How 2020 Democrats are pursuing veteran voters in military-heavy SC | Palmetto Politics
GREENWOOD — After thanking U.S. Sen. Kamala Harris for coming to his “little town” Monday, Greenwood County Democratic chairman Charles Lewis told the presidential candidate how his veterans organization struggled to find his military records so he could qualify for benefits after leaving the Army National Guard.
Eventually, Lewis said he was forced to track down the documents himself. Harris said the story sounded all too familiar and promised to strengthen assistance for veterans if she wins in 2020.
“When our men and women are in service, it’s a tight system,” said Harris, D-Calif. “Paperwork follows everybody immediately. … And then you get discharged and all of a sudden you become anonymous. This is what happens every day. All of a sudden it’s, ‘Who are you?'”
Meanwhile in the Lowcountry, Dr. Jill Biden, the wife of former Vice President Joe Biden, spent her Veterans Day meeting with military families. Multiple other Democratic White House hopefuls released plans to streamline and strengthen benefits for members of the armed services once they return home.
Veterans have historically voted in large numbers for Republicans. Nearly 60 percent of veterans voted for GOP candidates in the 2018 midterm elections, according to AP VoteCast, even in a year when Democrats picked up seats around the country.
But many of the Democrats seeking the party’s nomination for president want to change that, in part by focusing on improving services for veterans.
“I believe that you earn a veteran’s vote by honoring their service but understanding that honoring their service is so much bigger than saying, ‘thank you for your service,’ and walking away,” Harris told reporters after her Greenwood roundtable. “It’s about actually doing the work of supporting them.”
It could be a particularly important voting bloc in the early-voting primary state of South Carolina.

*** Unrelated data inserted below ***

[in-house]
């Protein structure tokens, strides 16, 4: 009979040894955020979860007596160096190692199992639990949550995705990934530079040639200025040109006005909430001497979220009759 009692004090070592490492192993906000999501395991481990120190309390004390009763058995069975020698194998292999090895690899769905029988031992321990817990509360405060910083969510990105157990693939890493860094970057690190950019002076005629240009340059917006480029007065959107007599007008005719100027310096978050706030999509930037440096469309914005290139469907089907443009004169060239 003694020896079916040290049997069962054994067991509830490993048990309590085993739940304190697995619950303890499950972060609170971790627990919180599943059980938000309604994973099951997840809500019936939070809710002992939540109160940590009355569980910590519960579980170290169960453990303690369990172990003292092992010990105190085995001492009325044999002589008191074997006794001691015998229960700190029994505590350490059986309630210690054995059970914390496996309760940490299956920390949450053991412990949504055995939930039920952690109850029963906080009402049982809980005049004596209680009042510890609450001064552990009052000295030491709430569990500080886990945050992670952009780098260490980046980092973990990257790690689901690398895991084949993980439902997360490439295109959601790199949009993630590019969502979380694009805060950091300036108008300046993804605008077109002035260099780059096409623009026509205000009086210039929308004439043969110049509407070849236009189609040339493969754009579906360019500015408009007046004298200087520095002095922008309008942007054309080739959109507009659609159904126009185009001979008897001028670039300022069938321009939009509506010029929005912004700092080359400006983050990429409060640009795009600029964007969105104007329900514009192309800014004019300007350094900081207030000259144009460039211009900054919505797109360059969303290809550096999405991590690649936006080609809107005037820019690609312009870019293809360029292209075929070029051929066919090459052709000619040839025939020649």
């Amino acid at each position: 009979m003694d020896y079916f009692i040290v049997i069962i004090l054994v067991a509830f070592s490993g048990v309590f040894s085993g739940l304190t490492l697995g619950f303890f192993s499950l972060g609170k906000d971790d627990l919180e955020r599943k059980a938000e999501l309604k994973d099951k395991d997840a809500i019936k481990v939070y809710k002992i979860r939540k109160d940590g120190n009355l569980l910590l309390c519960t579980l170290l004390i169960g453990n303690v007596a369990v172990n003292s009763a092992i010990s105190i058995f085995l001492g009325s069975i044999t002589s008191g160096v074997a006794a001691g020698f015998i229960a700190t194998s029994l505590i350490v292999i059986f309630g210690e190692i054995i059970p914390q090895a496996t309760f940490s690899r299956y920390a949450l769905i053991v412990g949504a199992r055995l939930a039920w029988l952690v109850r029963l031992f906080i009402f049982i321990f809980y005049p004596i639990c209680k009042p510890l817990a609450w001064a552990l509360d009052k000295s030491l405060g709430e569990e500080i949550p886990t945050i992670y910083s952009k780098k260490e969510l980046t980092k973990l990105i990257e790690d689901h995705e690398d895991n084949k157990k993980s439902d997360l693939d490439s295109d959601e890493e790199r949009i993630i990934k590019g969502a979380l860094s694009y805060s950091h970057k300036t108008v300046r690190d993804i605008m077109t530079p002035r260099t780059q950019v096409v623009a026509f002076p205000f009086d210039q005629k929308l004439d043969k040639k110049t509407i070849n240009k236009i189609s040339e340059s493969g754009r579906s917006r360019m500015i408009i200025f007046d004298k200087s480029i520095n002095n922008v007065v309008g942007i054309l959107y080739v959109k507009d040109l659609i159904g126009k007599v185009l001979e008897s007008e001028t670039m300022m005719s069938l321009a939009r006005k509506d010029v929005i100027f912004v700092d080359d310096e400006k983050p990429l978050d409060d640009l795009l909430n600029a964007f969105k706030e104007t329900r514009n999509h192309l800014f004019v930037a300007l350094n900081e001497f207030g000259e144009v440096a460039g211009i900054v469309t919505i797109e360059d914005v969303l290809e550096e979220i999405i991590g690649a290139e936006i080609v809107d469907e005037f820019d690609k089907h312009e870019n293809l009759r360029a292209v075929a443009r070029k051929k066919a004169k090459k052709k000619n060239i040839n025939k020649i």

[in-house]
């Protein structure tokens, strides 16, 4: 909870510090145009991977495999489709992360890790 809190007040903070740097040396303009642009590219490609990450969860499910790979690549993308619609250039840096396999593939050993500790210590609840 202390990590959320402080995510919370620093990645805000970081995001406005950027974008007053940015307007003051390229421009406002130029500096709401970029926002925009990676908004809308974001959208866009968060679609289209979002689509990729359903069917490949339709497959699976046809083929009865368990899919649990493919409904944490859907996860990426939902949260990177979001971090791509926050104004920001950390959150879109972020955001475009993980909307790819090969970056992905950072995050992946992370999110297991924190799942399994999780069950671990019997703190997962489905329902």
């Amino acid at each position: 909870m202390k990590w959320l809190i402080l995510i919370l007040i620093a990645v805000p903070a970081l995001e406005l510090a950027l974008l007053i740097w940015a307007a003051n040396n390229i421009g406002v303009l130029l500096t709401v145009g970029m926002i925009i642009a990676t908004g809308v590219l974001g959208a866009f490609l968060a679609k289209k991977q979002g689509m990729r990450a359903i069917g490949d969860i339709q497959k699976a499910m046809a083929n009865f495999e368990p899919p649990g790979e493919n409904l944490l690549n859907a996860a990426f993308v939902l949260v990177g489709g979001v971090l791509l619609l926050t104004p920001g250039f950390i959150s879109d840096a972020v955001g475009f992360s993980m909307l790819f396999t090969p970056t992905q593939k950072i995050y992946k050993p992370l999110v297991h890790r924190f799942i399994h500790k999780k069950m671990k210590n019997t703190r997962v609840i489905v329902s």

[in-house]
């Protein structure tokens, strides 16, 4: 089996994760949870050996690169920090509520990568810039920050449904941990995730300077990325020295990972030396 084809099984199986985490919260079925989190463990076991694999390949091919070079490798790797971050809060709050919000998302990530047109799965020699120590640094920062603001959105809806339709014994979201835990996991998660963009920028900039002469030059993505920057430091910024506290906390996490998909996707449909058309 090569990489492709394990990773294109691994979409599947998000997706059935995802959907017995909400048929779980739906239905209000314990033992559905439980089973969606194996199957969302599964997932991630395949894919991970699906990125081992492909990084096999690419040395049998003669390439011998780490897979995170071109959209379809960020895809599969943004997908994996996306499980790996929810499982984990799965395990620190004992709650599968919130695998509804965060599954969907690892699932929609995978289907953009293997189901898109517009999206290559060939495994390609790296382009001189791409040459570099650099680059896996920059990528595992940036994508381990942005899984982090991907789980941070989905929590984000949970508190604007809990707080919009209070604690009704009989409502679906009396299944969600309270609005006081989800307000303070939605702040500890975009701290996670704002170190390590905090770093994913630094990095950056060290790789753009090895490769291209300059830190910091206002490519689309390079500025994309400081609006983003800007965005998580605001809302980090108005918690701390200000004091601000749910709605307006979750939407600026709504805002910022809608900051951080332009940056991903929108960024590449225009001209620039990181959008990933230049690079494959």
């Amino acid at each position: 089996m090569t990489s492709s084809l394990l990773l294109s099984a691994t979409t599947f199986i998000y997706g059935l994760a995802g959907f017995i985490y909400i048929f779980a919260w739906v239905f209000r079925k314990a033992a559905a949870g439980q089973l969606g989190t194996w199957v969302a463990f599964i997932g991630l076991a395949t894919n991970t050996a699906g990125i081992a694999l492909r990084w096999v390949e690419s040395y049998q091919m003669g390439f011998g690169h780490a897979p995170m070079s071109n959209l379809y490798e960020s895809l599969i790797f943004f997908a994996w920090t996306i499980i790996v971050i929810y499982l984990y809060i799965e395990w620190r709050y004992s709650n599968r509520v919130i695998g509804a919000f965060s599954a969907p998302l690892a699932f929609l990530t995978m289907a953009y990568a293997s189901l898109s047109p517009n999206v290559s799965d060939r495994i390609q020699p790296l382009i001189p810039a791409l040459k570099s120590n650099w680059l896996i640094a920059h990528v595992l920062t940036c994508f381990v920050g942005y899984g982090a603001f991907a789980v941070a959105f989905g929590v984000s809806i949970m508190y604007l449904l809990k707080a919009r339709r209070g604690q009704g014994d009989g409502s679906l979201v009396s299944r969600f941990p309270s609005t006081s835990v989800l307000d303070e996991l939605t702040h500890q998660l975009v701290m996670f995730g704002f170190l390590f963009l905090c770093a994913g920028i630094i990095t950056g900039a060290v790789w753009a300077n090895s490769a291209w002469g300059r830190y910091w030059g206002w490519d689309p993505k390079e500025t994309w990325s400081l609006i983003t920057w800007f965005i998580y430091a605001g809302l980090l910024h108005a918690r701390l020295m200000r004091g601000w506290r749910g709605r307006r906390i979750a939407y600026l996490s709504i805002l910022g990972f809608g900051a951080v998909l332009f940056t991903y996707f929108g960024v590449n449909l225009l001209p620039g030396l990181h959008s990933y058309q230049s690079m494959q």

The Palmetto State is home to more than 400,000 veterans, making up about 10 percent of the state’s adult population, around 4 percentage points higher than the national average, according to data from the U.S. Department of Veterans Affairs.
That means there are more veterans in South Carolina than the total number of people who voted in the state’s 2016 Democratic presidential primary, about 368,000.
Just a few blocks away from Harris’ roundtable, U.S. Sen. Lindsey Graham, R-Seneca, spoke later Monday at the Greenwood County GOP’s “Salute to Veterans” event, where the South Carolina Republican told reporters he was glad Harris was actively courting veteran voters — even thought it was for the opposing party.
“If you’re a veteran and both parties want your vote, you’ll be the biggest beneficiary,” Graham said. “But I’m proud of the Republican Party’s legacy when it comes to our national security, and I think President Trump’s greatest accomplishment is rebuilding the military. He’s done right by those who are serving and those who have served.”
The 2020 campaign marks the first time post-9/11 veterans are seeking the nation’s highest office themselves.
Democratic Mayor Pete Buttigieg of South Bend, Ind., was an intelligence officer in the U.S. Navy Reserve and deployed to Afghanistan in 2014. U.S. Rep. Tulsi Gabbard, D-Hawaii, served two tours in the Middle East and remains a major in the Army National Guard.
U.S. Rep. Seth Moulton of Massachusetts, an Iraq War veteran, dropped out of the Democratic presidential race in August after his bid that particularly focused on outreach to veterans failed to gain any traction.
Before Harris’ event Monday, Moulton had held the only veterans-themed events of the campaign so far in South Carolina. Buttigieg attended a veterans roundtable with U.S. Rep. Joe Cunningham, D-Charleston, in the lead-up to last year’s midterm elections — before he had launched his presidential bid.
Other candidates have sought to incorporate veterans in to their other policies, or emphasize the impact their policies would have on that community.
U.S. Sen. Cory Booker of New Jersey, for example, specifically noted that thousands of veterans commit suicide by firearms each year when he rolled out a plan in May to reduce gun violence that included appointing a federal coordinator, implementing federal gun licenses and allowing courts to temporarily remove guns from people considered an extreme risk.
Angela Kouters, the S.C. state director for U.S. Sen. Amy Klobuchar of Minnesota, was the political director for veterans and military families in John Kerry’s 2004 Democratic presidential campaign, giving her experience integrating their issues into a campaign’s messaging and outreach.
Several veterans at Harris’ roundtable Monday said issues specifically dealing with veterans are just one piece of how they’re making up their minds about who to support in the Feb. 29 primary.
But Jerome Coleman, who served in the 51st Infantry Division and now lives in Johnston, said he is watching closely as the candidates lay out their plans for veterans and taking note of which ones are placing more of an emphasis on it.
“Post-traumatic stress is bad among us,” Coleman said. “One of the reasons so many people are committing suicide is because they’re looking for help and getting turned down. We need someone to get rid of all the red tape. That’s what I’m looking for.”
Follow Jamie Lovegrove on Twitter @jslovegrove.